title. (Id. at 64-65.)
Committee could assign one of five positions to each sales
representative: (1) Sales Specialist, (2) Professional Sales
Specialist, (3) Senior Sales Specialist, (4) Executive Sales
Specialist, and (5) SESS. (Id., R. 81-12 at 11-14,
Promotional Guidelines.) The qualifications for SESS were:
1. a rating of "meets" or better for two of the
last three years, which is a rating indicating that the
employee met his or her responsibilities in a given year;
2. a rating of "exceeds" or better for at least one
of the last two years, which is a rating indicating that the
employee "exceeded" his or her responsibilities in
a given year;
3. finishing within the top 30% of Teva's sales
representatives in one of the last three years and within the
top 50% of Teva's sales representatives in the other two
4. working a minimum of three years as a Teva Executive Sales
5. more than eleven years of experience working in pharmaceutical
sales; and 6. being a "leader, " "mentor,
" and "role model."
(Id., R. 81-12 at 11-14, Promotional Guidelines.)
met the objective qualifications for the SESS position such
as sales numbers and years of experience. (See id; see
also id., R. 86-1, Pl's SOAMF ¶ 29.)
Additionally, Teva's internal evaluation of Plaintiff as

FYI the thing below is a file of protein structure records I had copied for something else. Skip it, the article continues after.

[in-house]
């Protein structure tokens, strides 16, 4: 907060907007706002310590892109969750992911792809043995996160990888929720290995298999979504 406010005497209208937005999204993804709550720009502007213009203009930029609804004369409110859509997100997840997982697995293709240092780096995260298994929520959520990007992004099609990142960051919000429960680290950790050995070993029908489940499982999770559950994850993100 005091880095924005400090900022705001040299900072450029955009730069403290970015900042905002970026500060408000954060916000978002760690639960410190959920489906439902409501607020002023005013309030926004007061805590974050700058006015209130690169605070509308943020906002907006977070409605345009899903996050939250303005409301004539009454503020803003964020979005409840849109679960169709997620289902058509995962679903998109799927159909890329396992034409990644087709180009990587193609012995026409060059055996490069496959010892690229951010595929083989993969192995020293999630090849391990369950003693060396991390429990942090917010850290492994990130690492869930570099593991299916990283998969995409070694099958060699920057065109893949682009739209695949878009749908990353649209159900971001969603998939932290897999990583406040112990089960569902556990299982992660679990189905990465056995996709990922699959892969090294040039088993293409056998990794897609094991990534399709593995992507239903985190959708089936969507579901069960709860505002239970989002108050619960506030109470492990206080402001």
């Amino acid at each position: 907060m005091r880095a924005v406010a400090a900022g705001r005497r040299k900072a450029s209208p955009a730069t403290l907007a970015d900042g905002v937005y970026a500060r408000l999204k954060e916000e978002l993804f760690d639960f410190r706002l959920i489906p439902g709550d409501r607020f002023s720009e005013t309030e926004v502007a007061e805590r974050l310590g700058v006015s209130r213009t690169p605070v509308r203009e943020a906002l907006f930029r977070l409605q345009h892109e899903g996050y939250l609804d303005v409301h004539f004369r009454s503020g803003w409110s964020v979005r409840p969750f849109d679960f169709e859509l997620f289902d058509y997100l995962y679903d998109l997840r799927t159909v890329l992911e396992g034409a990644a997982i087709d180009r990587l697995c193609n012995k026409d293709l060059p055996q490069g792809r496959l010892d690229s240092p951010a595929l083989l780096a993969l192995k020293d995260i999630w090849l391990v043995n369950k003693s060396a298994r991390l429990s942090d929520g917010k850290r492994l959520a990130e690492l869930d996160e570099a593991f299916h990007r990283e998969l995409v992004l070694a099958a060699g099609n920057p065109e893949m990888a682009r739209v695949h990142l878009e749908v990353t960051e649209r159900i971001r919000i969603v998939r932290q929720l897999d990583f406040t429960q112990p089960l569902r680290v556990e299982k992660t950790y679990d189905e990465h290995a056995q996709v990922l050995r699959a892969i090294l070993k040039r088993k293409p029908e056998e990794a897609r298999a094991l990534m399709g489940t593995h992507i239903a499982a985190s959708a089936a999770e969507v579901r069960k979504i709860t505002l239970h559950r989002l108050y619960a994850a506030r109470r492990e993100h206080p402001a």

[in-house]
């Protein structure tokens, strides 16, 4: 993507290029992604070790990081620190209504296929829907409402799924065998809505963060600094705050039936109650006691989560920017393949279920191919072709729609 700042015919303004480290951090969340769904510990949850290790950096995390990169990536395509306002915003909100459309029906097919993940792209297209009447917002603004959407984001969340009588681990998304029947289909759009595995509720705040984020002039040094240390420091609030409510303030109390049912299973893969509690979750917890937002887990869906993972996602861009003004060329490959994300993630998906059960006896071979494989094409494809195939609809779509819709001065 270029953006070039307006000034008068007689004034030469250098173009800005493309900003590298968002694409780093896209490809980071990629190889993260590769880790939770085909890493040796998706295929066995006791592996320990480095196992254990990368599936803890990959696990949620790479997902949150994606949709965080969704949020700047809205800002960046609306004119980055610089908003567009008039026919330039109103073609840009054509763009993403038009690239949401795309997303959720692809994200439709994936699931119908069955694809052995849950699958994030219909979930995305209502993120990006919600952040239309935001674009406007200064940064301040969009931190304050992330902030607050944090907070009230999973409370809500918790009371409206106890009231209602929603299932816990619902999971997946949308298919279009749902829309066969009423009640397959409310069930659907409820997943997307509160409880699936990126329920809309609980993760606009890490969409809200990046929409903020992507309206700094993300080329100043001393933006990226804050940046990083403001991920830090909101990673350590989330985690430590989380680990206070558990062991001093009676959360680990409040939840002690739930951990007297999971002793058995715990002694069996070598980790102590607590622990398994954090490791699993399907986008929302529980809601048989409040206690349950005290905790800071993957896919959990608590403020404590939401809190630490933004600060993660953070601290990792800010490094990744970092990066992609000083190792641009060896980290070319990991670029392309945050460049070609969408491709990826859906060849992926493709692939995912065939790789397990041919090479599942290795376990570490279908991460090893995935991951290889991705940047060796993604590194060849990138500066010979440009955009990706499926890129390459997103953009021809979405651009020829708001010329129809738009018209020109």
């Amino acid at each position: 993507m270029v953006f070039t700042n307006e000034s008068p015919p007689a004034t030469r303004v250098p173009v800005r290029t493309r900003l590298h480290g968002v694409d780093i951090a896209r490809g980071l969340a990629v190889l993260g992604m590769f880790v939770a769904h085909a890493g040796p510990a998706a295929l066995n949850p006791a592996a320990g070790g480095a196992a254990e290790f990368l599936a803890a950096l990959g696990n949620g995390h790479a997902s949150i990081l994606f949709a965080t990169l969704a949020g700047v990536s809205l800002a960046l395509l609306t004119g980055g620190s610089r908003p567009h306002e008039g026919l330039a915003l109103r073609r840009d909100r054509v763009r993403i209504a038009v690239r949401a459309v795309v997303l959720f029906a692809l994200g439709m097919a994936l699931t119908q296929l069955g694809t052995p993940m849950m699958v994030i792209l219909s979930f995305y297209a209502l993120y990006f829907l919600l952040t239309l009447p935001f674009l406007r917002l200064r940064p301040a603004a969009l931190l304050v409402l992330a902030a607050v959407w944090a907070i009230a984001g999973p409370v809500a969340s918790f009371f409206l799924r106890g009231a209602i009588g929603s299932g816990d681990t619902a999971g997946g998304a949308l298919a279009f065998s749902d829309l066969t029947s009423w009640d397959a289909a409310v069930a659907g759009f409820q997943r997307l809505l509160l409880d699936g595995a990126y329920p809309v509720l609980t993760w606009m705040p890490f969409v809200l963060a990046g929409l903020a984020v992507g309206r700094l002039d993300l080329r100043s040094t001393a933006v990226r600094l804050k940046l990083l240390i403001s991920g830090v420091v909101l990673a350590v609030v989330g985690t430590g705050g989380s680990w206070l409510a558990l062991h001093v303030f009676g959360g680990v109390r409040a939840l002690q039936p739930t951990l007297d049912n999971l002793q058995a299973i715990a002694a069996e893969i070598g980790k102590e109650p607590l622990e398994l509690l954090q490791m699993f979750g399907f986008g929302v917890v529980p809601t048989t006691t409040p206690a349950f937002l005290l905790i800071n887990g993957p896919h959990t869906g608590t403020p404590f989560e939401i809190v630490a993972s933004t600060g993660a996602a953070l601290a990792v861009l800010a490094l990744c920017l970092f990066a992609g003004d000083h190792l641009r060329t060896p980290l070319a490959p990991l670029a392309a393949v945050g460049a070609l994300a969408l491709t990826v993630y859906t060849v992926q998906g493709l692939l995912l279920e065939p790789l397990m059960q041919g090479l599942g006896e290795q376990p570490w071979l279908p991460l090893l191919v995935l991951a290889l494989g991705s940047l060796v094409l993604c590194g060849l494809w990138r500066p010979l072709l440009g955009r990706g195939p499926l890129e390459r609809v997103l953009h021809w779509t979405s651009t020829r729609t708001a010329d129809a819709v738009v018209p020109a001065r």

part of the Committee's review process shows that she was
recommended for the SESS position, (Id., R. 81-10 at
20, Eligibility Criteria Worksheet; see also id., R,
81-10, Muller Dep. Tr. at 53-54.) Despite this
recommendation, Plaintiff was ultimately designated as an
Executive Sales Specialist. (Id., R. 86-5, Keen Oct.
14 Dep. Tr, at 90-91.)
Teva employees testified that Plaintiff did not receive the
SESS position because she was not considered a role model or
leader. For example, Plaintiffs supervisor prior to 2011,
Stanek, testified that Plaintiff "always did well on the
sales performance, " but it was
"well-documented" that "she was not executing
against behaviors that the company held as standards."
(Id., R. 86-16, Stanek Dep. Tr. at 29-30.) During
the employee reclassification process, Muller asked Bischoff
about examples of Plaintiff being a leader, mentor, or role
model, and Bischoff "did not have any examples to speak
to." (Id., R. 86-12, Bischoff Dep. Tr. at 23.)
Instead, Bischoff spoke to Plaintiffs "lack of
leadership, her lack of mentor ship, her lack of initiative,
her lack of role modeling, lack of collaboration, and her
lack of followership." (Id.) Bischoff also gave
Muller examples to support his observations about Plaintiff.
(Id. at 23-24.)
largely positive, some of Plaintiff s written reviews
included similar criticisms. Plaintiffs 2010 Cephalon review